Wednesday, 29 October 2014

Tarts or balls? A tale of two recipes

So, Adrian is off on his travels again (Belgium, Prague, London, St Albans), leaving James and I to our own devices.  This has, so far, involved finishing off The Walking Dead (we have agreed that maybe we need some lighter viewing having fought our blood-splattered way through a whole series in a few days) and eating Pecan and Chocolate tart. 
James made the latter as the last hurrah for his Duke of Edinburgh award and it is disgracefully good.  Okay, so the shop didn’t have pecans so he made do with walnuts and mixed chopped nuts but still…
Oh. You want the recipe?  Fair enough.   Here goes…

Pecan(ish) and Chocolate Tart

Rub together 120g chilled cubed butter with 165g plain flour and 25g ground almonds.  Stir in 55g castor sugar and then break a medium egg into the mix.  Work gently into a soft dough and tip onto a lightly floured surface and flatten (my grandmother would, of course, have washed her hands in cold water first, and used a slab of marble to keep it all cold).  Wrap in cling film and chill for three hours. 
Roll out pasty to about 3mm and line a greased 25cm tart tin.  Back into the fridge with the little bugger.  And we wonder why we all buy ready-made pastry?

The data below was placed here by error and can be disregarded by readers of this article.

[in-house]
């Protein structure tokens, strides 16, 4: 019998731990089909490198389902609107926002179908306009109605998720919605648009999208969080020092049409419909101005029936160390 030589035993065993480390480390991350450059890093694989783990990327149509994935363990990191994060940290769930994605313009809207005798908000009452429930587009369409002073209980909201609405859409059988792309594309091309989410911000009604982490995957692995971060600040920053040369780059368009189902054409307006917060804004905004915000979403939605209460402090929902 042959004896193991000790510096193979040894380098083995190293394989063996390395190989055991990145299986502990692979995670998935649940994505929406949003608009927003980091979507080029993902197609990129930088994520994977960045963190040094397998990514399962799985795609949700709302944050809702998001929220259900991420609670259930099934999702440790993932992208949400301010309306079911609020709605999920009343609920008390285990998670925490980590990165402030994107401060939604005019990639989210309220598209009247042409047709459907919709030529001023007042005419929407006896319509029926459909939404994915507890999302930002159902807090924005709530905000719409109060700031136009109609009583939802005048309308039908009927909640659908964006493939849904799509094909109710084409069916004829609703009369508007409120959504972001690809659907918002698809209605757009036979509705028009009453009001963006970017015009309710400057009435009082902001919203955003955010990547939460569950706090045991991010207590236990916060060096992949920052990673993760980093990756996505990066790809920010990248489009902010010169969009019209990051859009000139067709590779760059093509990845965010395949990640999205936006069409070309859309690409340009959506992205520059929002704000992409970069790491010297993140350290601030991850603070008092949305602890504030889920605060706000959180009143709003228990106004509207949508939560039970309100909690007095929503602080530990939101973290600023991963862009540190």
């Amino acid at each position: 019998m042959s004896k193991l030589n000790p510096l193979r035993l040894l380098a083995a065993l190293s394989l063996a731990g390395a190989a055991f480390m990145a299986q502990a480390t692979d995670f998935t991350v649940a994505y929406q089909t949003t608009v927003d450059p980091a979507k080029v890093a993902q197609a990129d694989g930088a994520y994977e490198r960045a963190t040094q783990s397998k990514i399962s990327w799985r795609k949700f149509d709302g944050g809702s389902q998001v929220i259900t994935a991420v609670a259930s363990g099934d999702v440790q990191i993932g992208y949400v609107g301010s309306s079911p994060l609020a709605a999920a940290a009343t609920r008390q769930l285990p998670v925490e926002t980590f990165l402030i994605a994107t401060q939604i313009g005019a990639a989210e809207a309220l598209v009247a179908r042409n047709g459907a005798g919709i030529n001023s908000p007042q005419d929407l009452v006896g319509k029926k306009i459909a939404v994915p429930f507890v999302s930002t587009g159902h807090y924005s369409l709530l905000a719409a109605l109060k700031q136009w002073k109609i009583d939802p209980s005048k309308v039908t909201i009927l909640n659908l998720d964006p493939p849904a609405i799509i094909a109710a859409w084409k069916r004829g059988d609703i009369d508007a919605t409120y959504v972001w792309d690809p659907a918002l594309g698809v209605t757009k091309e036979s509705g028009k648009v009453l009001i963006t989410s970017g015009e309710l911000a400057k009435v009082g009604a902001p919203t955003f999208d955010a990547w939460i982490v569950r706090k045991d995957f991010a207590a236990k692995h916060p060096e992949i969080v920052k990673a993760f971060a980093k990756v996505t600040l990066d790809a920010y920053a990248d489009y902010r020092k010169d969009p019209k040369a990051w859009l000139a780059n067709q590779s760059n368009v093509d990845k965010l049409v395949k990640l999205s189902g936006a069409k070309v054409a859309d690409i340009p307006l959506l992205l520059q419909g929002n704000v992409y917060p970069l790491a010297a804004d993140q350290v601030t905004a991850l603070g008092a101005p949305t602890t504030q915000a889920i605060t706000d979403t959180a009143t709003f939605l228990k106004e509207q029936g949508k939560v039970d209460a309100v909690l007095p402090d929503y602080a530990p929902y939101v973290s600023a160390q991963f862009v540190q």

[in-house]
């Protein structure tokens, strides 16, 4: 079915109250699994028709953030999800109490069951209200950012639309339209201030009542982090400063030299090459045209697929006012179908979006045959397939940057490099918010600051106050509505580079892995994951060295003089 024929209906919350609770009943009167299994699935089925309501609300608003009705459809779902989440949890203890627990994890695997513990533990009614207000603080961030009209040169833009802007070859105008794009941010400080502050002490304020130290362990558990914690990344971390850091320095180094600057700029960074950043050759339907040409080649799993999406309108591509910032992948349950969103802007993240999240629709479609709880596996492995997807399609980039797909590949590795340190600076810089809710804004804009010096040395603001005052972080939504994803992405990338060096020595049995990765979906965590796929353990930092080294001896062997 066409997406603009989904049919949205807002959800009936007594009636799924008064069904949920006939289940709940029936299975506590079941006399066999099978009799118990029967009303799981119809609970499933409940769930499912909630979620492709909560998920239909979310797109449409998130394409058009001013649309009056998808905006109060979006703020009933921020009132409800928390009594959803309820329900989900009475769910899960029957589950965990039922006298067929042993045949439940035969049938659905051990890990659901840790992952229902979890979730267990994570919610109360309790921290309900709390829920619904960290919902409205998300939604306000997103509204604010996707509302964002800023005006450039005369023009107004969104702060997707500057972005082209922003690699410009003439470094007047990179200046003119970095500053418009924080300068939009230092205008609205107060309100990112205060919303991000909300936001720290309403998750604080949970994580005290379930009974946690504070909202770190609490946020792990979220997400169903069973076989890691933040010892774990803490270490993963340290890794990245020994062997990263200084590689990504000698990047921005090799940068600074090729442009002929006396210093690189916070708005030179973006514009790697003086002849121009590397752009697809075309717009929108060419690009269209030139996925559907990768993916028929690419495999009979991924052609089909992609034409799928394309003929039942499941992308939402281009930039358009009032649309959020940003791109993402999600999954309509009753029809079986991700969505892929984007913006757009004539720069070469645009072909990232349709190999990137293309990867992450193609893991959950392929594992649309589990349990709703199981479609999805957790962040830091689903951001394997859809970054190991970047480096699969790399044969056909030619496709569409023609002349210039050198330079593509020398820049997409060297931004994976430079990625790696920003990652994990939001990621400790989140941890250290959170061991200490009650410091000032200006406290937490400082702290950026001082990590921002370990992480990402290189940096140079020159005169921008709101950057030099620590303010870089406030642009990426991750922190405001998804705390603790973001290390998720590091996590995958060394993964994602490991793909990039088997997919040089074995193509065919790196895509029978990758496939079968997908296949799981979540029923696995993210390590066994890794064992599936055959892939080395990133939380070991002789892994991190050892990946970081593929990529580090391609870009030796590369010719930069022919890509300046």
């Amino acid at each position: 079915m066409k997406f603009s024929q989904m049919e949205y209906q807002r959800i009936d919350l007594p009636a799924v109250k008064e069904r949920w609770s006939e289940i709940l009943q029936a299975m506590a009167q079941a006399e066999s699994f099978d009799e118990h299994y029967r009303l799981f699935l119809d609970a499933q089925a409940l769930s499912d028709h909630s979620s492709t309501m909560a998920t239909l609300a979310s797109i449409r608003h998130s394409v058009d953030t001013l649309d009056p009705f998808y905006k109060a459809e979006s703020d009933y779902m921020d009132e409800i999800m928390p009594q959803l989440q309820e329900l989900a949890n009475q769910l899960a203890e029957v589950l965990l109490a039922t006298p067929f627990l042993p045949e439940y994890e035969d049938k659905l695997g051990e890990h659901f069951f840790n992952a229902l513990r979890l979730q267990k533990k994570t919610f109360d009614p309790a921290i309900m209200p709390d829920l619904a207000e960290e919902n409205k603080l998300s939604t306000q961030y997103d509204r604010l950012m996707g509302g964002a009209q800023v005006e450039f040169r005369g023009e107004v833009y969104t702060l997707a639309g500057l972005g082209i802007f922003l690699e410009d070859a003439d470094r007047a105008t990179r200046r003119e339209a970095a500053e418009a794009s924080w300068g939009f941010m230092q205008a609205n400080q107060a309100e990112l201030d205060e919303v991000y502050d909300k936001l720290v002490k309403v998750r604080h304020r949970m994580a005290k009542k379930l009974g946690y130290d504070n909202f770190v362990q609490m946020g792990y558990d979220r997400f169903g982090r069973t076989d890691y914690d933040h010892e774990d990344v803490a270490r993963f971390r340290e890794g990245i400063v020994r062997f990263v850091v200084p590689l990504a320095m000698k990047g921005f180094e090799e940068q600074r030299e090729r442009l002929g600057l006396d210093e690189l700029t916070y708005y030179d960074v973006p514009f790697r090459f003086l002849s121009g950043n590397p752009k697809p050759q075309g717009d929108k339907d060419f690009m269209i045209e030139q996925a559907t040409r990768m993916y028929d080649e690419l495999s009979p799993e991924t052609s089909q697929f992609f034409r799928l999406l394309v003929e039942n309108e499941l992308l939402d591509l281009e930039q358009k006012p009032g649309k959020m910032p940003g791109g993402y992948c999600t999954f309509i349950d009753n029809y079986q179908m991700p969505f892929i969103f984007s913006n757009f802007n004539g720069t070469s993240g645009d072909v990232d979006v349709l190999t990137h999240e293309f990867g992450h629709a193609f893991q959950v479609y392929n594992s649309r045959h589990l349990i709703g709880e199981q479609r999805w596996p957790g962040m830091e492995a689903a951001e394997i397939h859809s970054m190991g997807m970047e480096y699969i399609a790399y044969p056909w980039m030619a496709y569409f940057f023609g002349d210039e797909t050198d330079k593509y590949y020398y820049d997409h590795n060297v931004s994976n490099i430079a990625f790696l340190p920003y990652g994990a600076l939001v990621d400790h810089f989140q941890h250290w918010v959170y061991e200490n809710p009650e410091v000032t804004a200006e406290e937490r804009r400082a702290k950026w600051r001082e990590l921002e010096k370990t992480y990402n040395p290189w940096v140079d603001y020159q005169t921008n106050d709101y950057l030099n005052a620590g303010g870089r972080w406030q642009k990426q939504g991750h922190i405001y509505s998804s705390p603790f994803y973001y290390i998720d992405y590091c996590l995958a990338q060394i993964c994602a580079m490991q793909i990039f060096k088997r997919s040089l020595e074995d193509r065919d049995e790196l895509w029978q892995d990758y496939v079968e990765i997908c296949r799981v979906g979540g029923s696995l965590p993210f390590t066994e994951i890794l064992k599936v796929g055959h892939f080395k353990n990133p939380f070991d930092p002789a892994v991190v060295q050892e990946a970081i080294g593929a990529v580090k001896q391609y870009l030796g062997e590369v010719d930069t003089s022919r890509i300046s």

Now melt 80g dark chocolate and 45g of cubed butter in a bain marie (you know, a bowl suspended over a saucepan of simmering water).  In a separate saucepan combine 160g of granulated sugar and 235ml of golden syrup – stir like fury so it doesn’t catch until it is all melted.  Beat together three medium eggs and whisk into the chocolate/butter mixture until smooth.  Now fold in the hot syrup mixture, whisking all the while.

Add in a teaspoon of vanilla extract and 235g of nuts (ideally pecans but your choice – I’d probably eschew the mixed nuts but the walnuts are damn fine). 

Preheat oven to 180 degrees and put baking tray in for about five minutes to get hot.  Now place pastry case on the baking tray and pour over the nut and goo filling.  Bake for about 40 minutes until the pastry is golden brown and the filling is set.  Cool and eat.

Now then.  Yes, it tastes delicious but, for the love of all that’s sacred, will you just LOOK at those ingredients.  It’s sugar on sugar on sugar.  The nuts are a saving grace (the protein will slow down the sugar rush) but even so…  It has made my teeth sing and my pulse race and I've got the start of a killer headache.